Meet Cirque Du Soleil’s Jewish Butterfly

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Meet Cirque Du Soleil’s Jewish Butterfly

Shelli Epstein is airborne in the show Luzia. Here she tells Brigit Grant what it's like to fly.

Brigit Grant is the Jewish News Supplements Editor

Shelli Epstein, Cirque's Running Woman
Shelli Epstein, Cirque's Running Woman

Guy Laliberté was just a child in the early Sixties when he first saw Barnum and Bailey’s Circus in his hometown of Quebec City. Transfixed by the show, he then read PT Barnum’s biography, learnt fire- eating and stilt-walking for street performance, before, in 1984, co-founding the unequivocal circus experience that is Cirque du Soleil.

Fast forward to 2007, and 13-year-old Shelli Epstein is arriving at the Royal Albert Hall to see Cirque du Soleil for the first time. Mesmerised by the surreal spectacle of outlandishly attired acrobats and contortionists; like Laliberté she felt the circus beckoning.

Among the many pupils at JFS, where Shelli was then a pupil, she was probably the only one contemplating a career under a Big Top. But that didn’t deter her ,and surprisingly, her parents, Janice and Avron who live in Hendon, went along with her decision to audition for the Franco Dragone company in Macau, straight after leaving school.

Shelli decided to join the circus when she first saw Cirque at The Royal Albert Hall

“It was that or becoming a stunt double,” says Shelli, who displayed her natural atheleticism from the moment she enrolled in baby gymnastics and qualified for the squad at the age of four. Granted it’s big leap from toddler head stands to aerial acrobactics, but Shelli had no issue tumbling and diving in front of thousands of people every day for three years in The House of Dancing Water show in Macau. As the director of Cirque’s shows Allegria and the phenomenal ‘O’ set on water, Dragone’s company in China was the perfect stepping stone for what Shelli did next and what she will be doing when Cirque returns to The Royal Albert Hall on 12 January.

In the Mexican-themed show Luzia, Shelli is the audience’s guide aka ‘Running Woman’- a character described as part Monarch butterfly, part Tarahumara tribe runner who wears wings manipulated by poles that span the stage. But there is much more to the role she has held for the past eight years than an enchanting costume.

Shelli riding the Russian wheel and taking flight

Shelli’s unique talent is riding the Russian swing; a large floor-mounted circular construction which she pumps back and forth with another acrobat until it is swinging in high arcs. That is when she jumps into an air- borne summersault before landing on another swing. Throughout the audience holds their collective breath.

Explaining the finer points of her act from Cirque’s rehearsal base camp in Wakefield, one simply has to ask – “And your mother watches you do this?” Shelli laughs.“My parents hate it. Mum says she can’t watch and finds it’s better not to think about it. When I show her videos, she’s like, ‘stop sending it to me. I don’t want to know what you’re doing.’ But they’re very proud. And I’m lucky to have such supportive and amazing parents. I wouldn’t be where I am today without them.”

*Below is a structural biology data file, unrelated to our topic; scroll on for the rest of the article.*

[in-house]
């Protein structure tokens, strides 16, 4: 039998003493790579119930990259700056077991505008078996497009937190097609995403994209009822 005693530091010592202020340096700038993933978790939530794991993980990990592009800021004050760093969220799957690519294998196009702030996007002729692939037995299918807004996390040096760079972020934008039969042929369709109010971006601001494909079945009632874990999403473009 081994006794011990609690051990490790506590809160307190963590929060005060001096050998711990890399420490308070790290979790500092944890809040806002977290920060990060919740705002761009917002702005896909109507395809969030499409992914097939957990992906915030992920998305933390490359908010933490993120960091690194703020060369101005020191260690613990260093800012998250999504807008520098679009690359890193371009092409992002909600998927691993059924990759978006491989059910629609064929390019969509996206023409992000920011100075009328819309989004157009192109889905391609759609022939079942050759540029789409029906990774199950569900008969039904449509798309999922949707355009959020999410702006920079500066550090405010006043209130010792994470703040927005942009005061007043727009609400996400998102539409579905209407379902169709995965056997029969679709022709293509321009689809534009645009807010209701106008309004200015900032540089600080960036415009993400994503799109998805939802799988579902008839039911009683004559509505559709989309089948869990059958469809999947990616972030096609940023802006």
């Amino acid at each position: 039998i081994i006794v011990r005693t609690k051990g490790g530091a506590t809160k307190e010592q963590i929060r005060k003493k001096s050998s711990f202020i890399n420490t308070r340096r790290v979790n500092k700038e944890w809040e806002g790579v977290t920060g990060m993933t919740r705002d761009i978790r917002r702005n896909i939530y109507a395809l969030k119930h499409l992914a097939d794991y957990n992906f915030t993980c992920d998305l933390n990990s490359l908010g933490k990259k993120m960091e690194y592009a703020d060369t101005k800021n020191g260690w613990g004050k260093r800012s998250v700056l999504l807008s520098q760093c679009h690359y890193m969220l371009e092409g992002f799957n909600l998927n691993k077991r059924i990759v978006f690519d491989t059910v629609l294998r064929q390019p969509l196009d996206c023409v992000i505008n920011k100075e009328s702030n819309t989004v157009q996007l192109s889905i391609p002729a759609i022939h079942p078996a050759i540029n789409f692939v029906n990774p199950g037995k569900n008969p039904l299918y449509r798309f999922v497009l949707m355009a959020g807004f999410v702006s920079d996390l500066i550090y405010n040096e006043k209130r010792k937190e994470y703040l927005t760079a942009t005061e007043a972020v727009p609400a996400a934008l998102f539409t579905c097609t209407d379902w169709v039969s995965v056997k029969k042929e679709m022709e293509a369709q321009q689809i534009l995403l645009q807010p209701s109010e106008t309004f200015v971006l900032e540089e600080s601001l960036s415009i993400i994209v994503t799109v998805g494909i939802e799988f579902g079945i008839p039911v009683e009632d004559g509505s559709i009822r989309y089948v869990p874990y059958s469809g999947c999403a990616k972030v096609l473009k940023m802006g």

To see your child hovering somewhere in the 135ft chasm between stage and ceiling at the Royal Albert Hall wouldn’t be easy for any parent, but Shelli couldn’t be happier to be back in that space. The Pandemic put an end to her flying across auditoriums and the world with her Cirque family.

“We are very close,” explains Shelli. “It’s a natural thing, especially when you go to cities where you don’t know anyone else, so you hang out and get to know each other very well. When we knew we weren’t going to see one another for a while, it was like going through a breakup so reuniting with everyone has been so beautiful.”

Shelli is the ultimate fitness trainer

Having qualified as a personal trainer in 2014, Shelli put the empty Covid lockdown hours to good use and started teaching fitness. “I always had it as a backup plan, so decided to give it a really good go,” says the instructor who tells her clients that exercise should be fun while standing on her hands with toes pointed against the wall. “The aim is to push your own personal limits, see how hardy you are, overcome your fears and optimise your performance.”

She makes it sound so easy, but then Shelli has optimised her own performance, returning to work at her physical peak. But did she have any trepidations about getting back on the Russian swing after the long break?
“I was a bit apprehensive,” she says, jus moments before returning to rehearsal. “But as soon as I stepped on the swing, it felt like second nature.

The fear just disappeared and I’m so, so happy to be back. You have no idea what it was like to be able to fly again and do what I do. There’s nothing else that replicates that adrenaline, that feeling, and I surprised myself at how quickly I picked it back up. But it’s in my body. I’ve done it for years. I shouldn’t ever doubt myself.” Spoken like a true Tarahumara runner/ Monarch butterfly about to take flight.

To learn more about Shelli’s coaching visit For Cirque du Soleil Luzia tickets visit

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